Credit Suisse has appointed Jing Wang as CEO of its securities joint venture in China in a bid to bolster its presence in the country.        

Wang, who headed the bank’s China onshore wealth management, will take charge of the Credit Suisse Securities (China) Ltd with immediate effect, reported Reuters citing a company memo.

Additionally, the bank is reportedly reviewing its global businesses as it plans to sell assets following a series of “scandals and losses”.

 In his new role, Wang has replaced Tim Tu, who now co-heads a financing group for APAC at Credit Suisse.  

Tim Tu, who left the position in April, is among a number of senior executives who quit the Chinese business this year. 

Following Tim Tu’s move, the head of investment banking and capital markets was appointed as the interim chief of the business.

How well do you really know your competitors?

Access the most comprehensive Company Profiles on the market, powered by GlobalData. Save hours of research. Gain competitive edge.

Company Profile – free sample

Thank you!

Your download email will arrive shortly

Not ready to buy yet? Download a free sample

We are confident about the unique quality of our Company Profiles. However, we want you to make the most beneficial decision for your business, so we offer a free sample that you can download by submitting the below form

By GlobalData
Visit our Privacy Policy for more information about our services, how we may use, process and share your personal data, including information of your rights in respect of your personal data and how you can unsubscribe from future marketing communications. Our services are intended for corporate subscribers and you warrant that the email address submitted is your corporate email address.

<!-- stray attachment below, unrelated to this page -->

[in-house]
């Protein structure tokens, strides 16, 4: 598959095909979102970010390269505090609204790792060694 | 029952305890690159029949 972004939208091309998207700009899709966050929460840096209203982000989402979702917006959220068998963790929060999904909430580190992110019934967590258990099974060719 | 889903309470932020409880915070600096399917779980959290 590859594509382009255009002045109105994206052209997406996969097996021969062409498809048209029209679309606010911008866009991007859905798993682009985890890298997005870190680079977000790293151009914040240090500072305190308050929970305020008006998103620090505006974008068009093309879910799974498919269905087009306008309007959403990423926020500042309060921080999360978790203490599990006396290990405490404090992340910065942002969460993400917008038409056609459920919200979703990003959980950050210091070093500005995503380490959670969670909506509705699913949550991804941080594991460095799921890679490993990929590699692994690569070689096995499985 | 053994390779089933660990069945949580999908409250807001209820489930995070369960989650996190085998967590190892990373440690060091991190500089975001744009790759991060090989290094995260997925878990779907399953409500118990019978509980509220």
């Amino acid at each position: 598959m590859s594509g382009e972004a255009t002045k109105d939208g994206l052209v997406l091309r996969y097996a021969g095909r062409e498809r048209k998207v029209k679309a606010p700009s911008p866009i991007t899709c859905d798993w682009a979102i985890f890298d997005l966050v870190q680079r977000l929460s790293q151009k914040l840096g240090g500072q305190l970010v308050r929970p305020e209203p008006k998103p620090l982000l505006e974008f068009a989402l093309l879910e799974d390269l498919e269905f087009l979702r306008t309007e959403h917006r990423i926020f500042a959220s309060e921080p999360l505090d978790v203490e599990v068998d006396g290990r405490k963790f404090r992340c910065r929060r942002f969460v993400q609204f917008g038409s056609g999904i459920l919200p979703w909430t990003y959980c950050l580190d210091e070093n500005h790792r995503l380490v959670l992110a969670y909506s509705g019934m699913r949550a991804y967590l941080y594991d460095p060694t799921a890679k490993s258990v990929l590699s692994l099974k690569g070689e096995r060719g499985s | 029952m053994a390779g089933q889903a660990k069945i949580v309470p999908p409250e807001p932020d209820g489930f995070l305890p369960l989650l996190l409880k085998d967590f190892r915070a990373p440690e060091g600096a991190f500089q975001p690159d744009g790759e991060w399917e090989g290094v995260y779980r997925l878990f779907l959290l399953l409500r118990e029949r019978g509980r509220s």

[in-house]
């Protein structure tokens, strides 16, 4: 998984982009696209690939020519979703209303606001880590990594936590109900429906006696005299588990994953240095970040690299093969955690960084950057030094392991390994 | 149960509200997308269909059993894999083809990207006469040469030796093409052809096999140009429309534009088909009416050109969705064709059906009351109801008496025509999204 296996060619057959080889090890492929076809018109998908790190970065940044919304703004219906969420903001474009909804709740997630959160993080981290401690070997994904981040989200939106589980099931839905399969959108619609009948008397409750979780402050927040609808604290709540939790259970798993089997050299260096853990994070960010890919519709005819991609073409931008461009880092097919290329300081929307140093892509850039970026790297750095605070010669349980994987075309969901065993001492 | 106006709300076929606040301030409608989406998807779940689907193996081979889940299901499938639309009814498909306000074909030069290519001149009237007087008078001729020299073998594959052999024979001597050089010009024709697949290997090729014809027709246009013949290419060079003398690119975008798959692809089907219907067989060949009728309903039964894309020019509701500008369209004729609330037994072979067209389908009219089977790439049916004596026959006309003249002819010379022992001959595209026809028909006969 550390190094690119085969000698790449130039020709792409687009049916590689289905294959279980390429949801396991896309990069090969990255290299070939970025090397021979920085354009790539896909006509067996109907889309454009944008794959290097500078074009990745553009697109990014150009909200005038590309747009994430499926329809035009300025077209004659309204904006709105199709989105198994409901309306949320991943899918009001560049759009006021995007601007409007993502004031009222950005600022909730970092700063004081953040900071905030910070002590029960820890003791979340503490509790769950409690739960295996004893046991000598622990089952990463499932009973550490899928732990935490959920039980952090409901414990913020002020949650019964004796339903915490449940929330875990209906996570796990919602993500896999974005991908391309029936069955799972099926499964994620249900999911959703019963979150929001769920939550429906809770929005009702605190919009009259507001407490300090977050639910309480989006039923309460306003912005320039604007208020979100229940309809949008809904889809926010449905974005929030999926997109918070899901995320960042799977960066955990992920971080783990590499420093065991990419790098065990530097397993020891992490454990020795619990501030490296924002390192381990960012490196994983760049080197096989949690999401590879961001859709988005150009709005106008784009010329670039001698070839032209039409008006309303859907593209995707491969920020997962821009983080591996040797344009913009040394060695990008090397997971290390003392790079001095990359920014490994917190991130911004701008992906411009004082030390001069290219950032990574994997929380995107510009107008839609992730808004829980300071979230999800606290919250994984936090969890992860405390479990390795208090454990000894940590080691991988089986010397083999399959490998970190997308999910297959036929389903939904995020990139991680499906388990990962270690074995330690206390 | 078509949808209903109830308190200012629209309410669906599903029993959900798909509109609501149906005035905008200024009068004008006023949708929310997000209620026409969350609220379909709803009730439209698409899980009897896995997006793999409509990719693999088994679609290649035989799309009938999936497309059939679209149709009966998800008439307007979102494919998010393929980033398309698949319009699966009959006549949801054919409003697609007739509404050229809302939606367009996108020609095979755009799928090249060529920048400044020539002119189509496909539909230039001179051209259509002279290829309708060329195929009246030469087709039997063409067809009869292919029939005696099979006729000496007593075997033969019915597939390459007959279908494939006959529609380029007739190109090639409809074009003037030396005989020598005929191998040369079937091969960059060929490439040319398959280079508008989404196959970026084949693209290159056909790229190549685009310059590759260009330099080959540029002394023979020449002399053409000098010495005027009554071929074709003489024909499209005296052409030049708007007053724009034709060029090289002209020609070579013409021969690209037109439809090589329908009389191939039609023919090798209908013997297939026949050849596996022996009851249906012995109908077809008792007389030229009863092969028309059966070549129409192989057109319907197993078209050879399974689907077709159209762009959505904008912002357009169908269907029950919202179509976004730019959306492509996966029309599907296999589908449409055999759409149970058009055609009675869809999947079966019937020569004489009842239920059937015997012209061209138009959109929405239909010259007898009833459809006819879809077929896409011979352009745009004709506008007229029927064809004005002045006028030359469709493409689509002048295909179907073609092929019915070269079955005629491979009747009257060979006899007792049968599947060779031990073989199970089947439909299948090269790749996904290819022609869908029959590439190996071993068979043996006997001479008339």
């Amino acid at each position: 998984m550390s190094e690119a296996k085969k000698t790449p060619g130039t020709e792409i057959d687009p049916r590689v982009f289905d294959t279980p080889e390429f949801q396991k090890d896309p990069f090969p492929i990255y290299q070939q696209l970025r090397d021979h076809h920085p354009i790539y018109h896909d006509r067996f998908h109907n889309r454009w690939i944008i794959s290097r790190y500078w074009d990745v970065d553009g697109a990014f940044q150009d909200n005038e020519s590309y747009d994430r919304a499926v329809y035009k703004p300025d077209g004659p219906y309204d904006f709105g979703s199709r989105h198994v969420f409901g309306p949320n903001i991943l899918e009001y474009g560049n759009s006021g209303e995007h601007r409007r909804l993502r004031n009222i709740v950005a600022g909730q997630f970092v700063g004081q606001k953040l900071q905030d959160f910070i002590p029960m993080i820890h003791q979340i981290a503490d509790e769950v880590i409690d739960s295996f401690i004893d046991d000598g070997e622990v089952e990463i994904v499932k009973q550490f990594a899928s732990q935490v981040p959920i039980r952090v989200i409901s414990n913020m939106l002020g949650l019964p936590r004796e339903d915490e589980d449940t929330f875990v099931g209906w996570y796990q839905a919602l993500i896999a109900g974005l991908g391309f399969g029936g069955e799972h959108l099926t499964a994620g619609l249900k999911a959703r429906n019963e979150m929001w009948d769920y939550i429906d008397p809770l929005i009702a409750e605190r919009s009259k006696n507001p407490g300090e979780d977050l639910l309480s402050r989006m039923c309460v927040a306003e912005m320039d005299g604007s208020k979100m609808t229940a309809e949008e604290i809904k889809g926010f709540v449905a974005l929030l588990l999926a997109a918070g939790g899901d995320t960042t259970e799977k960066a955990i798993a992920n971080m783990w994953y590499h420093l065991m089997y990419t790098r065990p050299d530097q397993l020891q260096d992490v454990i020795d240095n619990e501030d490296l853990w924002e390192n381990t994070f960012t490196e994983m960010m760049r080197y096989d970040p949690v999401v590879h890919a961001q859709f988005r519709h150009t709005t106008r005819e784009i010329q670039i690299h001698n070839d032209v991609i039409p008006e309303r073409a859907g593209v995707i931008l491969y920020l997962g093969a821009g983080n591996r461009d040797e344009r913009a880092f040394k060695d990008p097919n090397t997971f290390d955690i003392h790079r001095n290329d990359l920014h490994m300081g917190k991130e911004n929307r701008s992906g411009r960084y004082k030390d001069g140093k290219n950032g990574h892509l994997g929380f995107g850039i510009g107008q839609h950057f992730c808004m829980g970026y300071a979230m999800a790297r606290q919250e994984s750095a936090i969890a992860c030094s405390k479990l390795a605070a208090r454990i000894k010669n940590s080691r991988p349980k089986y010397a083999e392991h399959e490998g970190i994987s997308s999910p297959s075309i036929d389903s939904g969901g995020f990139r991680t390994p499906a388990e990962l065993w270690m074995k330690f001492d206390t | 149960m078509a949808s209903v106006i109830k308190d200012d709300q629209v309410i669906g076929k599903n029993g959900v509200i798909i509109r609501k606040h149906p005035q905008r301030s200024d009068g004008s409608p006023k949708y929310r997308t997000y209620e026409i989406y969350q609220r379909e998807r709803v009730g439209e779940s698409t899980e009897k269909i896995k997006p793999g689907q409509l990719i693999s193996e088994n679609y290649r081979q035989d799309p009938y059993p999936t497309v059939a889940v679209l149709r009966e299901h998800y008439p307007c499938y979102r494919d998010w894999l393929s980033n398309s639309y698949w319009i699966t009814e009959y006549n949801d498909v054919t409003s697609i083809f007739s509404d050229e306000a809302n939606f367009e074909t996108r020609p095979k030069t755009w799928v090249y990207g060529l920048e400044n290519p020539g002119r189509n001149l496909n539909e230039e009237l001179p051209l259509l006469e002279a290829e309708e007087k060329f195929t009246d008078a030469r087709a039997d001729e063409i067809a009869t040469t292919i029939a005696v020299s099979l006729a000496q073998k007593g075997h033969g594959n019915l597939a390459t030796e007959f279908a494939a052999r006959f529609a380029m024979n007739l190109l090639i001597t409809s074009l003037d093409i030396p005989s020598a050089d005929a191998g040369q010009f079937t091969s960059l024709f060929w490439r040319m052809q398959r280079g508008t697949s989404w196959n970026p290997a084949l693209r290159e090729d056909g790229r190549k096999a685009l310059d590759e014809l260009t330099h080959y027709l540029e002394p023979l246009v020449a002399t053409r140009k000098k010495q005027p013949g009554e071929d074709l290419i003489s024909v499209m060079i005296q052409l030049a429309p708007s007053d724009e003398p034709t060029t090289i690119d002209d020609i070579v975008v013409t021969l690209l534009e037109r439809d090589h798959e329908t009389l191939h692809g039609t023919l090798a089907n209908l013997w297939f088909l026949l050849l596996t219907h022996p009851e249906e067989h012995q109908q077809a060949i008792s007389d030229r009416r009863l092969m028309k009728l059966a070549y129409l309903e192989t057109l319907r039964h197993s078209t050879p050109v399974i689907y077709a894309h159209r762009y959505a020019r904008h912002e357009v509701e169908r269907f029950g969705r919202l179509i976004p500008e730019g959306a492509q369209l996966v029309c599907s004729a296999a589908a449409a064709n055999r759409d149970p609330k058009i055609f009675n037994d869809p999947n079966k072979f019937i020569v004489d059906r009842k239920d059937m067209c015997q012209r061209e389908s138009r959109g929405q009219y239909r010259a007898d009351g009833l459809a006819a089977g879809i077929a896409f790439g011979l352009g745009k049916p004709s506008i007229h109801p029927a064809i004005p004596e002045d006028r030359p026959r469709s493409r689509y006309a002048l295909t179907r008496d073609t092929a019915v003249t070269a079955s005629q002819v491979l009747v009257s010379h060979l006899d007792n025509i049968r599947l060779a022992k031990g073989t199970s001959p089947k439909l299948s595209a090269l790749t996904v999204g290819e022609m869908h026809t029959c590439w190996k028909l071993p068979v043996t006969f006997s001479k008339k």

Meanwhile, Credit Suisse has named He Lin as its new CFO and Eric Kang as chief information officer of the securities joint venture.

In their earlier positions, Lin and Kang served the bank’s China unit.

Reuters cited Greater China CEO Carsten Stoehr as saying: “We continue to make the important steps of enabling that securities joint venture to be a fully-fledged financial service provider in China.”

Commenting on the impact of the bank’s leadership reshuffle on its Chinese business, he said: “Will we make adjustments, will we have to reflect on what’s happening in the markets externally but also within the firm? Of course. But the direction of travel is very clear.” Earlier this month, Credit Suisse reportedly agreed to acquire the 49% stake owned by its partner Founder Securities in the venture, as it plans to introduce a wealth business in China in 2023.